Perceptions of classroom quality and well-being among Black women teachers of young children

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Abstract

Concerns about preschool effectiveness have increasingly led to early childhood education policy changes focused on teacher quality. While these reforms intend to ensure children’s educational well-being, they rarely consider the impact policies have on teachers. Additionally, child care work is a feminized profession with distinct social experiences along lines of race and class. Black women who are early child care teachers live in poverty at rates disproportionate to their white counterparts. Through Black feminist focus group research, this paper documents perceptions of early childhood education quality mandates in Georgia and their impact on the well-being of 44 Black women teachers of infants, toddlers, and preschool age children. Findings suggest that the call for quality complicates Black teachers’ work, adds undue financial and emotional stress that takes a toll on their well-being, and interrupts personal dynamics with their loved ones. The paper calls for antiracist and antisexist structural support to interrupt both the stressors exacted by the field and the sociohistorical processes devaluing Black women’s work with children.

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How to Cite
Edwards, E. B., Patton Terry, N., Bingham, G., & Singer, J. L. (2021). Perceptions of classroom quality and well-being among Black women teachers of young children. Education Policy Analysis Archives, 29(January - July), 56. https://doi.org/10.14507/epaa.29.5964
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Author Biographies

Erica B. Edwards, Wayne State University

Erica B. Edwards, Ph.D., is an assistant professor of educational leadership and policy studies in the College of Education at Wayne State University. Her research focuses on the educational experiences of Black women and girls. Considering the central ideological role of popular culture in processes of racialization, gendering, and sexuality, Erica also writes about the educative value of television, film, and music from an intersectional perspective. She is the co-author of the book Intersectional Analysis of Popular Culture Texts: Clarity in the Matrix and has published in such journals as the International Journal of Qualitative Studies in Education, Educational Policy, and Equity and Excellence in Education.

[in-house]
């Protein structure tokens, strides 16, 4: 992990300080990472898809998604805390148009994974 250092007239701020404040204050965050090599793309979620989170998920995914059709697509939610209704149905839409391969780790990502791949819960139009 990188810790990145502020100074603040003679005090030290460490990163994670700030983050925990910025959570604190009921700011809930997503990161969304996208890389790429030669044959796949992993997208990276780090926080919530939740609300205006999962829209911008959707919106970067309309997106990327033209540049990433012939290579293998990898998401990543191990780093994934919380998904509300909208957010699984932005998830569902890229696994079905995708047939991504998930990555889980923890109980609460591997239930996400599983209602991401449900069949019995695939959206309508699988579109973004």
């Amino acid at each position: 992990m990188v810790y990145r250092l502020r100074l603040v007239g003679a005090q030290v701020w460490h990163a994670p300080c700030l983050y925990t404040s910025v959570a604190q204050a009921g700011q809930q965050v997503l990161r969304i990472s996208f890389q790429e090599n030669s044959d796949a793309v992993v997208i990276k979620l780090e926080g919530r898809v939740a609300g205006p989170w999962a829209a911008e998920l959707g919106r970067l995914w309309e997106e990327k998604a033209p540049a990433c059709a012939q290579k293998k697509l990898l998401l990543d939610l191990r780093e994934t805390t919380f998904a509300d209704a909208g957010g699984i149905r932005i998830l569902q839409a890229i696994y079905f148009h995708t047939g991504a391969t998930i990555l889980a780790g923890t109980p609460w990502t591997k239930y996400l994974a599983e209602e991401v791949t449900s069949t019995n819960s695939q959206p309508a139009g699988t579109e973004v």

Nicole Patton Terry, Florida State University

Nicole Patton Terry, Ph.D., is the Olive & Manuel Bordas Professor of Education in the School of Teacher Education, Director of the Florida Center for Reading Research, and Deputy Director of the Regional Education Lab—Southeast at Florida State University (FSU). She founded and directs The Village at FCRR, a division that takes a collective impact approach to creating and maintaining research partnerships with diverse community stakeholders to promote reading achievement, school readiness, and school success among vulnerable children and youth. She current serves as Associate Editor for the Journal of Learning Disabilities, a board member for the Society for the Scientific Study of Reading, and a fellow of the American Speech-Language-Hearing Association.

Gary Bingham, Georgia State University

Gary Bingham is a professor in the Department of Early Childhood and Elementary Education at Georgia State University. He received his Ph.D. in child development and family studies from Purdue University. His research examines home and school factors that contribute to the academic achievement of culturally and linguistically diverse children. Specifically, his research seeks to discover how high-quality adult-child interactions (i.e., emotionally and instructionally sensitive interactions) within the home and at school influence young children’s literacy and language development. His research also examines factors that contribute to these high-quality adult-child interactions, particularly with regard to writing, reading and language facilitation.

Jeremy L. Singer, Wayne State University

Jeremy Singer is a doctoral candidate in educational leadership and policy studies at Wayne State University’s College of Education, and a research assistant for the Detroit Education Research Partnership. He is interested in the intersections of geography, class, race, and educational policy.